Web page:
Sodding Thanksgiving Day had been bad enough, what with being attacked by Indians and spending days tied up in Giles' bath! But at least there had been people around, noise, chat – even being called an evil waste of space was, well, sort of comforting. Made him feel almost normal again. If he was honest - which he admitted was not one of his foremost virtues - he'd been on his last legs when the Slayer and her gang of idiots had taken him in and fed him.
But now it was Christmas Day. He'd been told to stay here. On no account was he to leave the basement – that had been Buffy's last Christmas message to him. Yeah, full of good cheer that bint was!
Spike tapped his boots together, beating out a rhythm of anger. He'd sort of thought he and the Whelp might have a Christmas drink together. Not that he could stand Xander, but the booze tasted the same whoever you drank it with. But Xander had left his parents getting steadily sloshed upstairs and fled to his beloved Buffy's house. Even Willow had apparently decided that being Jewish was no real excuse not to join them for videos and popcorn.
"I bet Wanker Giles will be there as well," Spike thought viciously. "Doing the big English gent thing for Joyce. Bet he takes her flowers. Shop bought, wrapped in cellophane. She'll hate them! Joyce is a wild flowers sort of woman. Like her daughter…."
Not that Spike wanted anything to do with any of them, of course. The less he saw of the Slayer and her Watcher the better. It was, of course, the chip in his head that was making him feel miserable. Big Bads didn't do miserable. They didn't feel sorry for themselves or wonder what the future held in store for a vampire who couldn't kill or feed.
He swung his feet off the bed and sat, head buried in his hands, his fingers searching under the bleached curls for an outline, a roughness of the skin, anything to tell him where the chip was. But there was nothing. It had been buried too deep in his brain. With a growl, he flung himself out of the room, crashed up the basement stairs and out into the night. If he thought about it any more, he'd go mad. God, he needed a drink.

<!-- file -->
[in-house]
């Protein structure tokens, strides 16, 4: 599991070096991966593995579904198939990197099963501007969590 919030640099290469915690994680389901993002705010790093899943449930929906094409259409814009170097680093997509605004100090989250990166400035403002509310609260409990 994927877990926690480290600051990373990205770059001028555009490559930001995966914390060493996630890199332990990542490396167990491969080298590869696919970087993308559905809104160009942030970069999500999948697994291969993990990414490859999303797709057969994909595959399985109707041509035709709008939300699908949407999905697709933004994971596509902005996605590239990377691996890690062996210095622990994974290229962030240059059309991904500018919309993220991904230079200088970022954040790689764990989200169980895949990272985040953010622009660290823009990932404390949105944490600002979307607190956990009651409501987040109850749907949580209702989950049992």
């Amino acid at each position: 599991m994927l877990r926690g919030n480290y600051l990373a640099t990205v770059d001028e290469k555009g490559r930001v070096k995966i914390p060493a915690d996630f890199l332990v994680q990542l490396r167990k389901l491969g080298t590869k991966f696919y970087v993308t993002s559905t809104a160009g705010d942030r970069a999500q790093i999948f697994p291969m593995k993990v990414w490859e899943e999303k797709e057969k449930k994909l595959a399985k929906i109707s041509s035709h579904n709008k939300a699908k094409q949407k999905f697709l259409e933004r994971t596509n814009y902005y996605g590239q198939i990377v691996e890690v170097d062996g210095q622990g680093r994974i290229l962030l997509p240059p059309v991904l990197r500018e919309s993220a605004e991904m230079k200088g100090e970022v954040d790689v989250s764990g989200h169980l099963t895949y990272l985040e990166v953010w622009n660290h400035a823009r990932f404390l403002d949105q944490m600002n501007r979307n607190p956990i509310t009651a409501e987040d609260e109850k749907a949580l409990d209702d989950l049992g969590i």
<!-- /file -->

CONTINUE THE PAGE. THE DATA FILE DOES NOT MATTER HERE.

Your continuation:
He hadn't meant to go anywhere near Ravello Drive, but it was on his way to Willie's Bar. Well, if you walked the long way round town it was but, he reasoned, he needed the exercise, needed to keep in fighting trim in case he found a way to get the chip out.
Little flickers of white sparkled around the porch. Spike sidled up to the house and peered through the window. He could see his mortal enemies laughing, talking, unwrapping gifts. Well, that was one good reason not to knock on the door - not that he'd been going to, of course. He couldn't remember the last time he'd given anyone a Christmas present and he wasn't going to start now.
He wandered round to the back garden – grass and trees and bushes - it was a garden and he had no idea why they insisted on calling it a yard. He wasn't sure why he was hanging around except that it was always useful to check out your enemy's home ground. Mark out places where you could lie in wait, ambush her unexpectedly, make her see –
He drew back into the shadows as the door opened and Buffy appeared. "Spike? I know you're out there! I can sense you, stupid vamp. Look, go back to Xander's. I told you to stay there. I haven't got time to chase you round Sunnydale. Not today! It's Christmas." And she flounced back inside and slammed the door.